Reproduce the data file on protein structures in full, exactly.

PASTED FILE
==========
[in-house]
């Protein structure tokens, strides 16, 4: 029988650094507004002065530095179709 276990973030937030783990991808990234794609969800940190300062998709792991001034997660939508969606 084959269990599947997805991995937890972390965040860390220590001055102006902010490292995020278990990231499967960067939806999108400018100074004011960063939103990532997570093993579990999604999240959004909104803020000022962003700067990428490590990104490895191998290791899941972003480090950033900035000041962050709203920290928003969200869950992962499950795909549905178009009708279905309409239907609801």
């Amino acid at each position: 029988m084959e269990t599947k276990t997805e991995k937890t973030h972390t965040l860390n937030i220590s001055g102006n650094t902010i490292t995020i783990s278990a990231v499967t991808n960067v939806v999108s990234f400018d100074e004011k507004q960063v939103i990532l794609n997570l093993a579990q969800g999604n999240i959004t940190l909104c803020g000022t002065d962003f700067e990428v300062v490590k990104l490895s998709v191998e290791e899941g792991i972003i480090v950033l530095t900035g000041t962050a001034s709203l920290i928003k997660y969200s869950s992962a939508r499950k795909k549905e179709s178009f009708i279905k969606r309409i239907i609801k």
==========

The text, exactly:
[in-house]
């Protein structure tokens, strides 16, 4: 029988650094507004002065530095179709 276990973030937030783990991808990234794609969800940190300062998709792991001034997660939508969606 084959269990599947997805991995937890972390965040860390220590001055102006902010490292995020278990990231499967960067939806999108400018100074004011960063939103990532997570093993579990999604999240959004909104803020000022962003700067990428490590990104490895191998290791899941972003480090950033900035000041962050709203920290928003969200869950992962499950795909549905178009009708279905309409239907609801």
């Amino acid at each position: 029988m084959e269990t599947k276990t997805e991995k937890t973030h972390t965040l860390n937030i220590s001055g102006n650094t902010i490292t995020i783990s278990a990231v499967t991808n960067v939806v999108s990234f400018d100074e004011k507004q960063v939103i990532l794609n997570l093993a579990q969800g999604n999240i959004t940190l909104c803020g000022t002065d962003f700067e990428v300062v490590k990104l490895s998709v191998e290791e899941g792991i972003i480090v950033l530095t900035g000041t962050a001034s709203l920290i928003k997660y969200s869950s992962a939508r499950k795909k549905e179709s178009f009708i279905k969606r309409i239907i609801k």